2020 will be a busy one for Clinton County farmers!

Katie Hafner, NFWF Soil Conservationist

Farmers and landowners in Clinton County are very involved in all the Farm Bill programs offered through the Natural Resources Conservation Service (NRCS) with help from the Clinton Conservation District. With the wet spring and harsh fall that 2019 brought, farmers used quick thinking and innovative ways to preserve their soil and prepare fields are the nest spring. Cover crops were planted on almost 30,000 acres. The roots of those cover crops held the soil together while the rain was washing bare fields away as well as help nutrients in the root zone, so it was available to the next crop.

With the help of cost-share from the USDA program EQIP (Environmental Quality Incentives Program), every year farmers and landowners can apply for help to install practices or new management strategies that make their farm more sustainable like the cover crops planted in 2019.

2020 is shaping up to be a record year for Farm Bill programs in the county. With over 100 applications, and many becoming contracts, the NRCS and Conservation District staff are working hard to conservation plan and accommodate all interested and involved.

Gearing up the green for #plant2020 at Hafner Farms

The Environmental Quality Incentive Program, EQIP program provides technical, educational, and financial assistance to eligible farmers and landowners to address soil, water, and related natural resource concerns on their lands in an environmentally beneficial and cost-effective manner. Cost-share is available for applicants who were selected for funding.

Sign-up 1 for 2020 closed on March 20th, and Clinton County has 55 applications!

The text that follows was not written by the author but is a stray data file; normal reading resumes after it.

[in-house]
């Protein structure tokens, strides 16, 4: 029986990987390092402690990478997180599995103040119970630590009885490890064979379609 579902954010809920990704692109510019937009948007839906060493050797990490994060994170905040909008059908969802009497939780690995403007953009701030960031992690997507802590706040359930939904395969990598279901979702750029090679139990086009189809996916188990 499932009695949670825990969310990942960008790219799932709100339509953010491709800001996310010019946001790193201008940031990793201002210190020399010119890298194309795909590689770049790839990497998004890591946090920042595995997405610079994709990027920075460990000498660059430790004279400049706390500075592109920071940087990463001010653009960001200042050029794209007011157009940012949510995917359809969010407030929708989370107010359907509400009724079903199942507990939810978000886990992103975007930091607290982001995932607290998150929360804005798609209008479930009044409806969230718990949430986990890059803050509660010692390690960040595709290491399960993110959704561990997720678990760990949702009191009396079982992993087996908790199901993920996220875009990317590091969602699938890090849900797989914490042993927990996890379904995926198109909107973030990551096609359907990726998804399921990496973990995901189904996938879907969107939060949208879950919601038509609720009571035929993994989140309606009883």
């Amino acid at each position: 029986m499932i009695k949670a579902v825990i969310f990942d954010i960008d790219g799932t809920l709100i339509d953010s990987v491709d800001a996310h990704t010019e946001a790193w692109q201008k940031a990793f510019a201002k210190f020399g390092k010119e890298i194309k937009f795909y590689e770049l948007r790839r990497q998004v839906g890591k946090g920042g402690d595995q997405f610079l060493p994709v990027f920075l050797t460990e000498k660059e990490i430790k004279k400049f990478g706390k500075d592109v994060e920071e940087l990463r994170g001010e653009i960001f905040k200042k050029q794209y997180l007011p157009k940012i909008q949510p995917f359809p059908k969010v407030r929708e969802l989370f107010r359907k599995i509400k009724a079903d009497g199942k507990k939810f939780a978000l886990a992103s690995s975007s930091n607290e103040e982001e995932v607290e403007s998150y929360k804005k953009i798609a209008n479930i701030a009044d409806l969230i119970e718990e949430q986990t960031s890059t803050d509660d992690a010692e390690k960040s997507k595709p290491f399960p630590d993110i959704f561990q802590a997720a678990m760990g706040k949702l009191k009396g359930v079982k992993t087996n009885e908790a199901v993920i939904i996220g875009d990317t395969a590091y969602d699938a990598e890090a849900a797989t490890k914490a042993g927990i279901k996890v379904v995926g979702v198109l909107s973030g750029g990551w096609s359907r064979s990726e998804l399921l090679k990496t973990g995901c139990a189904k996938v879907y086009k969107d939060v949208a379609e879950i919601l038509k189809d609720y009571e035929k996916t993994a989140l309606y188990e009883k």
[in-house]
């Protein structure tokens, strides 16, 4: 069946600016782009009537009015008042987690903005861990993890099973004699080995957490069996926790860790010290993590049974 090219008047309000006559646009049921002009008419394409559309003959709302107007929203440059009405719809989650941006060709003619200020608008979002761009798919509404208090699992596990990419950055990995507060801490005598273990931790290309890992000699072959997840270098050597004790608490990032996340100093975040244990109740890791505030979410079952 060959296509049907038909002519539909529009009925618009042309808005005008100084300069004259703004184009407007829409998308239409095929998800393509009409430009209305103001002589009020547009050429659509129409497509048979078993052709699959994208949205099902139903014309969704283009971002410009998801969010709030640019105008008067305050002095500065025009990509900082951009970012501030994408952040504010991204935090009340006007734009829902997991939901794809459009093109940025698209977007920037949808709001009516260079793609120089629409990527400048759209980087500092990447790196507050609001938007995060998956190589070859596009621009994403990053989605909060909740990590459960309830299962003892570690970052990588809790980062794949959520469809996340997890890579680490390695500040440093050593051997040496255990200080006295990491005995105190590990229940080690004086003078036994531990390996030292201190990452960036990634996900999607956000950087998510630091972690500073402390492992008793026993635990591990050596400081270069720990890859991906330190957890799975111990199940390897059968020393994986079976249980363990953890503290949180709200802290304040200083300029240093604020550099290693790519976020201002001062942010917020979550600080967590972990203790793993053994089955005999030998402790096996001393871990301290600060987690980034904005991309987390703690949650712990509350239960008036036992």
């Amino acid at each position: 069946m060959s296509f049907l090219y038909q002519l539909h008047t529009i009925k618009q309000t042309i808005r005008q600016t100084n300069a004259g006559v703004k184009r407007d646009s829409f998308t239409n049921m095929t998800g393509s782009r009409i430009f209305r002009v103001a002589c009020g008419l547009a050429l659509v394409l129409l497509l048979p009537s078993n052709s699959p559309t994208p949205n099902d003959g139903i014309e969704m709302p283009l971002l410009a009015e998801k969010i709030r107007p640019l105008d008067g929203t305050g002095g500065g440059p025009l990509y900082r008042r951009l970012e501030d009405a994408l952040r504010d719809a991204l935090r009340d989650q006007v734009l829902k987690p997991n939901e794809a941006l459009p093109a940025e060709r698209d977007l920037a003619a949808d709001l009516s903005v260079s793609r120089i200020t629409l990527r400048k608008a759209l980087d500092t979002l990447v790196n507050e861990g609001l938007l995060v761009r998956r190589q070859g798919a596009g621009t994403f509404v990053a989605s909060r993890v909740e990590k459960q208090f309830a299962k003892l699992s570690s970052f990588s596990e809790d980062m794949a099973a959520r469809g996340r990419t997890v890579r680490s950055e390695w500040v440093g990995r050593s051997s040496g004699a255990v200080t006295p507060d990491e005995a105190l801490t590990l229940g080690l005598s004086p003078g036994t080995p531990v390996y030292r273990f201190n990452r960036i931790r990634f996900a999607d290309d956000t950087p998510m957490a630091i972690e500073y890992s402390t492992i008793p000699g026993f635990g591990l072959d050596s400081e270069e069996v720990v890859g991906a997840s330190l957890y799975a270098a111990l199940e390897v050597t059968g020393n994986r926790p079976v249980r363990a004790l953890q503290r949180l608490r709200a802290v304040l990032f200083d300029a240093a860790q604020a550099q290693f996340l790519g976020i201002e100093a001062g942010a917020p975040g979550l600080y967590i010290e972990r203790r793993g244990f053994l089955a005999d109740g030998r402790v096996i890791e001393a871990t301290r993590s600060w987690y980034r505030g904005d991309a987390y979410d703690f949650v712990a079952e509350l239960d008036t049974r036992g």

Projects that landowners are working on through this program include cover crops, nutrient management technologies, waste storage facilities, forest management plans, high tunnel systems, grassed waterways, and pollinator habitat. Applications are accepted year-round, and are batched a few times per year.

Many farmers in the county hold themselves to a high environmental standard. Keeping records, only applying nutrients that will be immediately used, watching for run-off, and becoming MAEAP verified are all awesome steps to becoming good stewards of the land (contact Eric Bak, Clinton Conservation District’s MAEAP Technician, to learn more eric.bak@macd.org) Farms with operations like this are great candidates for the Conservation Stewardship Program.

The Conservation Stewardship Program, CSP is a voluntary conservation program and has a unique role among USDA programs. It identifies and rewards those farmers and landowners who meet the highest standards of conservation and environmental management on their operations. It also provides incentives to “up” their level of conservation by applying new projects on their land.

The CSP 2020 sign-up is happening right now through June 1st.

The Conservation Reserve Program, CRP program reduces soil erosion, protects the Nation’s ability to produce food and fiber, reduces sedimentation in streams and lakes, improves water quality, establishes wildlife habitat, and enhances forest and wetland resources.

All three agencies in the USDA Service Center work hard to provide the Conservation Reserve Program to Clinton County! With hundreds of active contracts, this program has historically been a great success; 2020 is no different. 29 landowners will be installing conservation practices through the general CRP sign-up that closed in February. A handful more will be installing water quality projects with the help of the continuous CRP program.

The CRP program for water quality practices will remain open until mid-May. Contact Clinton County FSA to get started!

All of the Farm Bill programs offered in the county totals over 100 applications so far in 2020! This will bring hundreds of thousands federal dollars to the county in order to install projects that help create a more sustainable farm for years to come.

Sound like something that would be a good fit on your farm? We remain open through the COVID-19 outbreak and are working remotely. We know that #plant2020 must go on, and we are here for you!

Contact Katie Hafner at katie.hafner@macd.org to talk about a conservation program.